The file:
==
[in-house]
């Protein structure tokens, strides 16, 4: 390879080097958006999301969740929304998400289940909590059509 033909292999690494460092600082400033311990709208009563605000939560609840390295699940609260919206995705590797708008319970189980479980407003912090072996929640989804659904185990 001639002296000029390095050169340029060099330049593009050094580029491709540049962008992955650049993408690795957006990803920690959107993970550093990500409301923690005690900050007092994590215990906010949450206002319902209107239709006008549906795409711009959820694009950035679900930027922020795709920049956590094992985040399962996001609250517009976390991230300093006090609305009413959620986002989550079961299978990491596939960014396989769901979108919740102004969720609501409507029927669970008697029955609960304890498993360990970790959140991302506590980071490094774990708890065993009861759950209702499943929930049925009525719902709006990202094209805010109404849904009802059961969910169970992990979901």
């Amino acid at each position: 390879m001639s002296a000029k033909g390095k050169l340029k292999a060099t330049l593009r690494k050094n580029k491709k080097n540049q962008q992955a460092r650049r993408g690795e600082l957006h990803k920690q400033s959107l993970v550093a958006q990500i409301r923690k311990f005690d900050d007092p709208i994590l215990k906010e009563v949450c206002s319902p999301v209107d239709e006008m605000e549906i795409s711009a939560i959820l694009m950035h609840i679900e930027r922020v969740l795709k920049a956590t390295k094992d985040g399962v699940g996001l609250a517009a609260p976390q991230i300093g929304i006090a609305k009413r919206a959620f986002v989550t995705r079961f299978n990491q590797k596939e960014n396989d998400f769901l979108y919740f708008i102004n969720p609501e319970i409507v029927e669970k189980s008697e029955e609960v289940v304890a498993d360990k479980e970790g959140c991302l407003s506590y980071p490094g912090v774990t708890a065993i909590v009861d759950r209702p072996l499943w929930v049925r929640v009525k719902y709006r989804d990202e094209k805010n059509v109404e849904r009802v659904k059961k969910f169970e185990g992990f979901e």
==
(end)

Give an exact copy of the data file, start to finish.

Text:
[in-house]
């Protein structure tokens, strides 16, 4: 390879080097958006999301969740929304998400289940909590059509 033909292999690494460092600082400033311990709208009563605000939560609840390295699940609260919206995705590797708008319970189980479980407003912090072996929640989804659904185990 001639002296000029390095050169340029060099330049593009050094580029491709540049962008992955650049993408690795957006990803920690959107993970550093990500409301923690005690900050007092994590215990906010949450206002319902209107239709006008549906795409711009959820694009950035679900930027922020795709920049956590094992985040399962996001609250517009976390991230300093006090609305009413959620986002989550079961299978990491596939960014396989769901979108919740102004969720609501409507029927669970008697029955609960304890498993360990970790959140991302506590980071490094774990708890065993009861759950209702499943929930049925009525719902709006990202094209805010109404849904009802059961969910169970992990979901």
């Amino acid at each position: 390879m001639s002296a000029k033909g390095k050169l340029k292999a060099t330049l593009r690494k050094n580029k491709k080097n540049q962008q992955a460092r650049r993408g690795e600082l957006h990803k920690q400033s959107l993970v550093a958006q990500i409301r923690k311990f005690d900050d007092p709208i994590l215990k906010e009563v949450c206002s319902p999301v209107d239709e006008m605000e549906i795409s711009a939560i959820l694009m950035h609840i679900e930027r922020v969740l795709k920049a956590t390295k094992d985040g399962v699940g996001l609250a517009a609260p976390q991230i300093g929304i006090a609305k009413r919206a959620f986002v989550t995705r079961f299978n990491q590797k596939e960014n396989d998400f769901l979108y919740f708008i102004n969720p609501e319970i409507v029927e669970k189980s008697e029955e609960v289940v304890a498993d360990k479980e970790g959140c991302l407003s506590y980071p490094g912090v774990t708890a065993i909590v009861d759950r209702p072996l499943w929930v049925r929640v009525k719902y709006r989804d990202e094209k805010n059509v109404e849904r009802v659904k059961k969910f169970e185990g992990f979901e």